• It Cosmetics Bye Bye Dullness Vitamin C Serum helps brighten skin in just 10 days thanks to a blend of 15 percent vitamin C and vitamin E.
  • Peter Thomas Roth Potent-C Vitamin C Power Serum works for all skin types and features 20 percent THD ascorbate, a potent, ultra-stable ingredient that visibly brightens skin.

Creams

  • Alpyn Beauty Triple C Brightening Bounce Cream is an aloe-based moisturizer with a springy texture that delivers long-lasting moisture in a brightening, breathable formula. Packed with vitamins and antioxidants, humectants and hydrators, it helps smooth and diminish the appearance of fine lines.
  • A rich, hydrating formula, the REN Overnight Glow Dark Spot Sleeping Cream is designed to target dark spots and reinvigorate skin’s appearance as you sleep.

Masks & Treatments

  • Tracie Martyn Enzyme Exfoliant is a two-in-one mask and exfoliator with pineapple enzymes, in addition to kocjic, malic, and lactic acids. Hailed as a ‘facial in a pot,’ it softens fine lines and minimizes pores while imparting glow.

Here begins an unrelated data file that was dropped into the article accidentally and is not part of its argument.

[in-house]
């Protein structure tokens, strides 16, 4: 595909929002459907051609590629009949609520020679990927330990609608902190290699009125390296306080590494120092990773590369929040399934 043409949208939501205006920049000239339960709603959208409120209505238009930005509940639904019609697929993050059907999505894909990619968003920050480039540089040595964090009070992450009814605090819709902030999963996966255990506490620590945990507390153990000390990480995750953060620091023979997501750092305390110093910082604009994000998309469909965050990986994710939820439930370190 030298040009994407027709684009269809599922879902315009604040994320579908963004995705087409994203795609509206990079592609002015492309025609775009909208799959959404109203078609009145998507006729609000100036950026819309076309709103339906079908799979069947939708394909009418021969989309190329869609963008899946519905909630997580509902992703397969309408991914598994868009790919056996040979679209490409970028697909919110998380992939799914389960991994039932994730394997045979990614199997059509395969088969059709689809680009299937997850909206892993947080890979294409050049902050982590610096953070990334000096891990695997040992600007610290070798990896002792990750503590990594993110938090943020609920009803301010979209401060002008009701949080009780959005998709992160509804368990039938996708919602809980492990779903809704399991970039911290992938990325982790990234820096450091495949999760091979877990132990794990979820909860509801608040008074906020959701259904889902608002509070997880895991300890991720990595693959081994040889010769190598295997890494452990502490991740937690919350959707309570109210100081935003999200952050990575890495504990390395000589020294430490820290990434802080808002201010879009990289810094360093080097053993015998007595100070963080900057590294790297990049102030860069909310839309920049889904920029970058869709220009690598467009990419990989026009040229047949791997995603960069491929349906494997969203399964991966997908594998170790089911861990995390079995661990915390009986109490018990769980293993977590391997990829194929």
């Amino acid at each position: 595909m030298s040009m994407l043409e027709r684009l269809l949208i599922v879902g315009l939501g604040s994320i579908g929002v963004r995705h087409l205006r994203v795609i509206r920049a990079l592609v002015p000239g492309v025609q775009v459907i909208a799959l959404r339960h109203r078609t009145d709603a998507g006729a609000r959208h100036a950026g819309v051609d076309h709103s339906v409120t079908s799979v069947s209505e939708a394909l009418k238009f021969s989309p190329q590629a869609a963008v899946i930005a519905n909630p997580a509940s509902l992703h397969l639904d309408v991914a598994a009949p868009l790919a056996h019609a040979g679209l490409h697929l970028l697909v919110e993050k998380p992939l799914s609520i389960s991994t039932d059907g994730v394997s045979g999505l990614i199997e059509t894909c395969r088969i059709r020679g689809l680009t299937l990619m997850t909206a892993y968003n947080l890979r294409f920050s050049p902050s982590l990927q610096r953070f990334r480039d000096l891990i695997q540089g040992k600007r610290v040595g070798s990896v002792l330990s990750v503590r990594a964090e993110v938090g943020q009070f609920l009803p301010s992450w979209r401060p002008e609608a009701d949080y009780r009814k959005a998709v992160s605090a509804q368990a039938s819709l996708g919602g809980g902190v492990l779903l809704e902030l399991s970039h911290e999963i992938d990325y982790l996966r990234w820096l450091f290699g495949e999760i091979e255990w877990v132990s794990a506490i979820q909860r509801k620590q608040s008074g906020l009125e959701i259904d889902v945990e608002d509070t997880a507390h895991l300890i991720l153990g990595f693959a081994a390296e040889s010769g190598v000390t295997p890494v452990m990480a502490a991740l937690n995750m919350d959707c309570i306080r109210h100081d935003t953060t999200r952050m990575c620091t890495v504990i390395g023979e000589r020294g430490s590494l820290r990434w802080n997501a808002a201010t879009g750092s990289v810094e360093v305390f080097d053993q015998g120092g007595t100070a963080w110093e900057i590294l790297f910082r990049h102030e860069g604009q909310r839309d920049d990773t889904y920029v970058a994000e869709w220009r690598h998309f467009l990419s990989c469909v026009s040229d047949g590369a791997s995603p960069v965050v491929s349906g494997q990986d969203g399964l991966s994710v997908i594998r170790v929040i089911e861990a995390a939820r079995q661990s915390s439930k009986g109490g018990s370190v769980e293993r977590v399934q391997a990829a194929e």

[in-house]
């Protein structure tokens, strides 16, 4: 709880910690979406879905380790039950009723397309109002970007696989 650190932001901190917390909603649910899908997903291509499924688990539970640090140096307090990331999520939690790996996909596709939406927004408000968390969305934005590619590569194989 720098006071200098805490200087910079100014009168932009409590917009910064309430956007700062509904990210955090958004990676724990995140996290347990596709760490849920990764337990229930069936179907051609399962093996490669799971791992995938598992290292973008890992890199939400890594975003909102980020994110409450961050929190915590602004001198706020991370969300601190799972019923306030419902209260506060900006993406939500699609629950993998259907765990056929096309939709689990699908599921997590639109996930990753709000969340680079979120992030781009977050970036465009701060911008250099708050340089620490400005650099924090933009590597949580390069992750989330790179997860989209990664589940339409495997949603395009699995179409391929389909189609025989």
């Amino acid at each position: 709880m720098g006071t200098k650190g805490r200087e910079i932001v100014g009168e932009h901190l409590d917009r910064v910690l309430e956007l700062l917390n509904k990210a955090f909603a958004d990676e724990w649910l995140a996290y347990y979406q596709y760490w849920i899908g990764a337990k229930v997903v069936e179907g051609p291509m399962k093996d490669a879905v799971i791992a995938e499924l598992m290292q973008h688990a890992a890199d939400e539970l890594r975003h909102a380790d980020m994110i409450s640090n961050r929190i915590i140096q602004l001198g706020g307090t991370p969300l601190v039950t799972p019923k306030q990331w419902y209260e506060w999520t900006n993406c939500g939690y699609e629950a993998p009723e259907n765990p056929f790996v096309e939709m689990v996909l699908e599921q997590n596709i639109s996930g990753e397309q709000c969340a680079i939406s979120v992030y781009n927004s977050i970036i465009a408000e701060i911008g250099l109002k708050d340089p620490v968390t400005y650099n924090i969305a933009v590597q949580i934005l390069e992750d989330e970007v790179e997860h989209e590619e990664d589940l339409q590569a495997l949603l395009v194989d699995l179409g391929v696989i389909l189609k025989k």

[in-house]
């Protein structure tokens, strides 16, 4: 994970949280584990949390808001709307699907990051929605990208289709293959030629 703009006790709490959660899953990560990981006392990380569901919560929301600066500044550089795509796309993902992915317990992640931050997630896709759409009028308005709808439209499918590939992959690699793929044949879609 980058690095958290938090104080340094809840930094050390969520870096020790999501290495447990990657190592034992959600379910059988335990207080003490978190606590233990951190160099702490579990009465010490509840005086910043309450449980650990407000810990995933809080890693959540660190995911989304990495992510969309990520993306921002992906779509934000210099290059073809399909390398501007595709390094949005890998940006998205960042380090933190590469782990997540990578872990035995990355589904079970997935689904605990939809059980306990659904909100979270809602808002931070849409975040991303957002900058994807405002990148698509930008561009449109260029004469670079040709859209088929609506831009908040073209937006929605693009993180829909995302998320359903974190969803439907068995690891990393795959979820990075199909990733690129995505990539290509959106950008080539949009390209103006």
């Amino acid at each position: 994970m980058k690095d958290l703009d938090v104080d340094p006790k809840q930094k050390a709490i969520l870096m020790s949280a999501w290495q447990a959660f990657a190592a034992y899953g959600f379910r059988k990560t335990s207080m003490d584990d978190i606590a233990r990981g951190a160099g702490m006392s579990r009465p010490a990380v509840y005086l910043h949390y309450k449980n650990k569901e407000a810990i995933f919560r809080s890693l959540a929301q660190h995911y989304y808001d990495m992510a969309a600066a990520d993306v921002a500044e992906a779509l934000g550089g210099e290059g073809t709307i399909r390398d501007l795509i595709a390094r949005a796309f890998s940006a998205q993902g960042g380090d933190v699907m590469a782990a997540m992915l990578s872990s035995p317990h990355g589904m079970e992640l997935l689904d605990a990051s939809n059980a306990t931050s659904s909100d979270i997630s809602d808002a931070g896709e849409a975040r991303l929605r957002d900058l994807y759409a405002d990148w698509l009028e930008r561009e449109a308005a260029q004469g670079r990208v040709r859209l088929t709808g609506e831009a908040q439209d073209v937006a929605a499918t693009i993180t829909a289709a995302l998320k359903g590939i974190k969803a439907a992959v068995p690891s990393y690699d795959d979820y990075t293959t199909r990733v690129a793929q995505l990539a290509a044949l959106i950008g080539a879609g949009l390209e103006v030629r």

• One way to avoid post-acne PIH is to prevent breakouts in the first place. The Renée Rouleau Rapid Response Detox Masque blends antimicrobial tea tree oil with 2 percent salicylic acid to clear pores and gently exfoliate.
  • A little goes a long way (think: 10 to 15 minutes every one to two weeks) with the Goodhabit Bright Bright Baby Glow On Enzyme Mask Extend. A blend of vitamin C, AHAs, and fruit enzymes brightens, replenishing oils (think: avocado, apricot, prickly pear) nourish, and the brand’s proprietary Blu5 Technology protects against visible light damage.